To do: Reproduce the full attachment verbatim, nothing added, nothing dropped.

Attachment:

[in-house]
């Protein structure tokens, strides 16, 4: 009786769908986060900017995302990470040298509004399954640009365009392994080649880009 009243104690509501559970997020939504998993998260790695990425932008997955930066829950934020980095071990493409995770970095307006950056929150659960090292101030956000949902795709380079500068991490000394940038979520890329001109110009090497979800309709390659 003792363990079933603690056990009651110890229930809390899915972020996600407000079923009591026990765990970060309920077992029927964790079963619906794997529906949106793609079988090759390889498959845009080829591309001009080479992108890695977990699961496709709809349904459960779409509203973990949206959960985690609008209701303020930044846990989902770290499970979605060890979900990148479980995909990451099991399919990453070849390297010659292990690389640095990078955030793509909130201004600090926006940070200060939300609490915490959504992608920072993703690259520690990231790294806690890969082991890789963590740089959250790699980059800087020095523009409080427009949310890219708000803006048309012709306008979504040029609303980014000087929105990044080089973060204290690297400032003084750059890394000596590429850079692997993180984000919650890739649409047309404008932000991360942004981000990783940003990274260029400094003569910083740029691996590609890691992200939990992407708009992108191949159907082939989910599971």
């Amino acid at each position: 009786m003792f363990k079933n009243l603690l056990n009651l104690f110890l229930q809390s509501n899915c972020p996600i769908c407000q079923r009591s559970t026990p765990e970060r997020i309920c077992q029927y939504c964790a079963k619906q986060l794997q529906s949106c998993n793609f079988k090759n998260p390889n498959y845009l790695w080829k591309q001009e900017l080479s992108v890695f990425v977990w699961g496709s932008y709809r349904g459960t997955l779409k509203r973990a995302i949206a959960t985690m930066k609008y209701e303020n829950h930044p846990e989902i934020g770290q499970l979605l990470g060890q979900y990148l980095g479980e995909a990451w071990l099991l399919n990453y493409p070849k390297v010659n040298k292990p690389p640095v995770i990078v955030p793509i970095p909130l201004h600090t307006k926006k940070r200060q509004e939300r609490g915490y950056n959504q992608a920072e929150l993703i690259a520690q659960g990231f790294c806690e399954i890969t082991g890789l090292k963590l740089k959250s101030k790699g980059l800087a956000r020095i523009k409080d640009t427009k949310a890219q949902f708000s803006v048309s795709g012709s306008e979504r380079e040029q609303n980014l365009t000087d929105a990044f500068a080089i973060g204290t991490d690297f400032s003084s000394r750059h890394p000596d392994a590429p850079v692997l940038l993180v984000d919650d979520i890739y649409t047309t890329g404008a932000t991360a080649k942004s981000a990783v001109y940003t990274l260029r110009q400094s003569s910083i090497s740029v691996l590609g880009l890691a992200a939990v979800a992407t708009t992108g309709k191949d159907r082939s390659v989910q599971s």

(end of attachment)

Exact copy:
[in-house]
């Protein structure tokens, strides 16, 4: 009786769908986060900017995302990470040298509004399954640009365009392994080649880009 009243104690509501559970997020939504998993998260790695990425932008997955930066829950934020980095071990493409995770970095307006950056929150659960090292101030956000949902795709380079500068991490000394940038979520890329001109110009090497979800309709390659 003792363990079933603690056990009651110890229930809390899915972020996600407000079923009591026990765990970060309920077992029927964790079963619906794997529906949106793609079988090759390889498959845009080829591309001009080479992108890695977990699961496709709809349904459960779409509203973990949206959960985690609008209701303020930044846990989902770290499970979605060890979900990148479980995909990451099991399919990453070849390297010659292990690389640095990078955030793509909130201004600090926006940070200060939300609490915490959504992608920072993703690259520690990231790294806690890969082991890789963590740089959250790699980059800087020095523009409080427009949310890219708000803006048309012709306008979504040029609303980014000087929105990044080089973060204290690297400032003084750059890394000596590429850079692997993180984000919650890739649409047309404008932000991360942004981000990783940003990274260029400094003569910083740029691996590609890691992200939990992407708009992108191949159907082939989910599971």
């Amino acid at each position: 009786m003792f363990k079933n009243l603690l056990n009651l104690f110890l229930q809390s509501n899915c972020p996600i769908c407000q079923r009591s559970t026990p765990e970060r997020i309920c077992q029927y939504c964790a079963k619906q986060l794997q529906s949106c998993n793609f079988k090759n998260p390889n498959y845009l790695w080829k591309q001009e900017l080479s992108v890695f990425v977990w699961g496709s932008y709809r349904g459960t997955l779409k509203r973990a995302i949206a959960t985690m930066k609008y209701e303020n829950h930044p846990e989902i934020g770290q499970l979605l990470g060890q979900y990148l980095g479980e995909a990451w071990l099991l399919n990453y493409p070849k390297v010659n040298k292990p690389p640095v995770i990078v955030p793509i970095p909130l201004h600090t307006k926006k940070r200060q509004e939300r609490g915490y950056n959504q992608a920072e929150l993703i690259a520690q659960g990231f790294c806690e399954i890969t082991g890789l090292k963590l740089k959250s101030k790699g980059l800087a956000r020095i523009k409080d640009t427009k949310a890219q949902f708000s803006v048309s795709g012709s306008e979504r380079e040029q609303n980014l365009t000087d929105a990044f500068a080089i973060g204290t991490d690297f400032s003084s000394r750059h890394p000596d392994a590429p850079v692997l940038l993180v984000d919650d979520i890739y649409t047309t890329g404008a932000t991360a080649k942004s981000a990783v001109y940003t990274l260029r110009q400094s003569s910083i090497s740029v691996l590609g880009l890691a992200a939990v979800a992407t708009t992108g309709k191949d159907r082939s390659v989910q599971s």